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High School Workshop


Organized by the Information and Education Committee


As part of ASHG’s genetics education outreach, every year’s Annual Meeting includes a full-day workshop for local high school students and their teachers. Participants interact with genetics researchers and learn about the field of human genetics. Students enjoy inquiry-oriented  genetics lessons presented by distinguished speakers on a variety of topics including epigenetics, newborn screening, and DNA forensics.


This year’s workshop is on Tuesday, October 18 at the Vancouver Convention Centre, Vancouver, British Columbia from 8:15 am to 2:40 pm. The workshop is free and continental breakfast and lunch will be provided. However, we cannot provide transportation. As space is limited to 150 students and their teachers, we prefer each teacher bring nine students. Find descriptions of breakout session options below.




"I enjoyed all the hands-on activities and how they were integrated into the talks. Students were engaged, challenged & interested through all the problem-solving exercises."

- 2015 Teacher


"I pretty much [enjoyed] all the workshop [breakouts] because they were engaging and I [got] to learn some new things."

- 2015 Student


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The final 2015 workshop schedule can be found here.

Registration for the 2016 workshop will be open in July.



Breakout Session Descriptions


Complex Traits (Basic)


In school, we focus our attention on how a single gene can influence one trait, like tongue rolling, dimples, and widow’s peak.  However, the combined effects of many different genes cause most variation among individuals. Examples include height, weight, skin color, hair color, cholesterol levels, and intelligence.  Have you ever wondered how tall parents can have a short child? In this session, students will use pom-poms to investigate the effects of multiple genes on a single trait - in this case, height.

DNA Forensics (Basic)
Members of the same species are more genetically alike than different, yet only identical twins share exactly the same DNA sequence. Find out how forensic detectives tease out slight differences in DNA sequence to identify individuals. Students will discover the power and pitfalls of DNA identification analysis as they work to solve a “who dunnit” mystery, constructing and comparing DNA profiles to piece together crucial evidence that may – or may not – “make their case”.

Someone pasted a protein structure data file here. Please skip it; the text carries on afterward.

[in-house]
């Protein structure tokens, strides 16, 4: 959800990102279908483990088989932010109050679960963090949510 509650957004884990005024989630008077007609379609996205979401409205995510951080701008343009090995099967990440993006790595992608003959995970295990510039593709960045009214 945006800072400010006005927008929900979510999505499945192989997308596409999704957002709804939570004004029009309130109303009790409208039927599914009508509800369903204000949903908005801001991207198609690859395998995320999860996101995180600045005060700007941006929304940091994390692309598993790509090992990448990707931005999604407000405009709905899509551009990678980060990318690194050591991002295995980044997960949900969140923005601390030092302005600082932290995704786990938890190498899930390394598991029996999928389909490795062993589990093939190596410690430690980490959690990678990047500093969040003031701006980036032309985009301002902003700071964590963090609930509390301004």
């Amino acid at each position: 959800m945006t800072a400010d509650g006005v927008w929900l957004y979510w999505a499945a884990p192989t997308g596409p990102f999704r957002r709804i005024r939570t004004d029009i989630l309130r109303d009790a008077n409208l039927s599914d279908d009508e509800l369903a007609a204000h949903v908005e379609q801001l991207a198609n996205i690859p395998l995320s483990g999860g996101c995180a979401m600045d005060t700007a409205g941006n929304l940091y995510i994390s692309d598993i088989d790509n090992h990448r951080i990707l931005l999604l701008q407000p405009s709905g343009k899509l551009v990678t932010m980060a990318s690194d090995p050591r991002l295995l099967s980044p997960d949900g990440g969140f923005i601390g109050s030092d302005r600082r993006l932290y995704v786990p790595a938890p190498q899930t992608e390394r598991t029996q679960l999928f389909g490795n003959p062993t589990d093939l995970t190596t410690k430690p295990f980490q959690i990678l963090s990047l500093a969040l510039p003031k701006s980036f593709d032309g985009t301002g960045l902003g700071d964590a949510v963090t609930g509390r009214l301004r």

Genetics and Sports: What can DNA tell us about athletic performance? (Basic)
What makes for a great athlete on the high school track team or in the NFL? Is there really “a speed gene"? Would you like to know if your DNA held any clues about which sports you might be best at? How do environmental factors fit into the puzzle? How is genetic information being used to screen athletes for medical conditions and injury risk? In this session, we will explore the emerging scientific and ethical questions behind using genetic analysis to probe a person's athletic potential as well as health issues related to concussions, sickle cell trait, and a heart condition that can be particularly dangerous for athletes.
Family History (Basic)

Did grandfather Joe have Alzheimer’s disease? If so, does that mean that I’m at risk of getting the disease too? In this session, students will explore the power of family history information. They will construct pedigrees, follow the inheritance of several different types of traits, and try to make predictions based on their evidence.


Epigenetics: The Interaction of Genes and Environment (Advanced)
Can the amount of licking that a rat mother provides her pups really affect their response to stress as adults? Surprisingly, yes, and the explanation isn’t in their genes (at least not how you might think!). Rat nurturing behavior isn’t the only example of this fascinating phenomenon. In this session, students will learn how environmental factors can affect gene expression, traits, and inheritance.
Newborn Screening (Advanced)  
Have you ever wondered how much physicians and geneticists can learn about us from the moment we are born? Newborns are routinely screened for a variety of dangerous and often preventable disorders that may be present at birth. Students will explore some of those traits, including the foods eaten by persons with certain metabolic disorders, and learn about the underlying genetics.
Basic - These sessions are appropriate for students at any level of genetics knowledge.

Advanced - These sessions assume more prior genetics knowledge by students.


Plenary Session Description


The Spirit of Difference

Speaker Rick Guidotti is a former high-fashion photographer who founded the not-for-profit organization Positive Exposure in 1998. Positive Exposure utilizes photography and video to transform public perceptions of people living with genetics, physical, and behavioral differences - from albinism to autism.


If you have any questions about the workshop, please email Brittany Wolf at


The American Society of Human Genetics, Incorporated

9650 Rockville Pike • Bethesda, Maryland 20814 • 1-866-HUM-GENE • (301) 634-7300

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